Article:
For the small island nations of the Organization of Eastern Caribbean States (OECS), a more dynamic, diversified, and entrepreneurial agriculture sector, in which farmers and agro-processors benefit from stronger ties to the tourism industry and wider markets for their products, could be a strong driver of sustainable development.  
This new study, partially funded by the CIIP, identifies opportunities to reinforce linkages between domestic agricultural supply chains and the tourism sector and describes interventions with the greatest potential to strengthen those linkages. Based on detailed field interviews with a selected sample of “game changers” in the private sector and building on previous research, the study focuses on three essential areas for building stronger linkages, including marketing arrangements, the role of young farmer-entrepreneurs, and the agro-processing industry.
The Report's Main Findings:
  1. Across OECS countries, demand for food is expanding in volume and variety, and tourism is an important driver of this growth. 
  2. For hotels, especially the large ones, the main barrier to purchasing greater quantities of local produce and other fresh food is the limited ability of local farmers to deliver hotels’ required quantities and quality of produce in a timely, consistent, and competitive manner.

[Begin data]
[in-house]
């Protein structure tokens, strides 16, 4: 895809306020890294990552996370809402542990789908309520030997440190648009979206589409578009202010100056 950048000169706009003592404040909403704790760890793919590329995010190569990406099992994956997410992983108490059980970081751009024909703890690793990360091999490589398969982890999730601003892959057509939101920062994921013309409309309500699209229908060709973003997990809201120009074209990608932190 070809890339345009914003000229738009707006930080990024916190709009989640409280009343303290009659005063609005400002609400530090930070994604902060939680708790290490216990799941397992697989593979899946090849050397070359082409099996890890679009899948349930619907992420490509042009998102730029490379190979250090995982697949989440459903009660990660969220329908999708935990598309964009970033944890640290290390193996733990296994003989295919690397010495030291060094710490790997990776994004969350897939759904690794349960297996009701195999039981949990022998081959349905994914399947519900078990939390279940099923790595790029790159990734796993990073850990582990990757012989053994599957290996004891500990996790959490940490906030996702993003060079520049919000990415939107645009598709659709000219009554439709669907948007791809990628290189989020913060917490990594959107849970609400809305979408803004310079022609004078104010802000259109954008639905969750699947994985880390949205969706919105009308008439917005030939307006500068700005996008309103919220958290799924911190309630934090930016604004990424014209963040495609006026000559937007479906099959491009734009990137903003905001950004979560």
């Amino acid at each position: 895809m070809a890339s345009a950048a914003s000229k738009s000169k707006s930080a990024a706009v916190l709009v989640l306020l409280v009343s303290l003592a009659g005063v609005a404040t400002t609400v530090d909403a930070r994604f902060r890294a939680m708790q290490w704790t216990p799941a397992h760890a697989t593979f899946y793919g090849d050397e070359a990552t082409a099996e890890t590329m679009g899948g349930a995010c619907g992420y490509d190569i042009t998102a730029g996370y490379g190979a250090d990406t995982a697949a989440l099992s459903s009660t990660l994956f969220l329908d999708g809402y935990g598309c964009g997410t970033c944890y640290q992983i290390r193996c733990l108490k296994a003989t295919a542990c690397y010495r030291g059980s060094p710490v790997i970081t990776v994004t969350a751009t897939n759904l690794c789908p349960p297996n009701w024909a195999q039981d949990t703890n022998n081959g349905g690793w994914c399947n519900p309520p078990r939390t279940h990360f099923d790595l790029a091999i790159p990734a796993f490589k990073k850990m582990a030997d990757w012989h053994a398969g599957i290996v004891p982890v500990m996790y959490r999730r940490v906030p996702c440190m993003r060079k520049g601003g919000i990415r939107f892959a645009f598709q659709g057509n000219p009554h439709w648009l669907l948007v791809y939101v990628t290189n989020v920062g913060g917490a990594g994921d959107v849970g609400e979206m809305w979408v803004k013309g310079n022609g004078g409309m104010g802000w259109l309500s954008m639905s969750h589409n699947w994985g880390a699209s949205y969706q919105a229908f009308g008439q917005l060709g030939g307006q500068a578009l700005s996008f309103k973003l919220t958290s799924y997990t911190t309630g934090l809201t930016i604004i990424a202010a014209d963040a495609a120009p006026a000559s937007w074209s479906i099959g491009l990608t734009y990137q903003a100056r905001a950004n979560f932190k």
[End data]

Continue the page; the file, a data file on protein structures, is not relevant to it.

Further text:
3. Poor market information and a rudimentary market structure for fresh produce result in suboptimal market performance.
  4. Food losses are high, mainly because most farmers often produce the same products at the same time, and lack adequate storage facilities.  
  5. While several agro-processing initiatives exist, the industry is underdeveloped. 

The report offers a number of detailed recommendations on how to fix the existing challenges. While the OECS is composed of nine member countries, this study focuses on the following six: Antigua & Barbuda, Dominica, Grenada, St. Kitts & Nevis, St. Lucia, and St. Vincent & the Grenadines.

January, 2016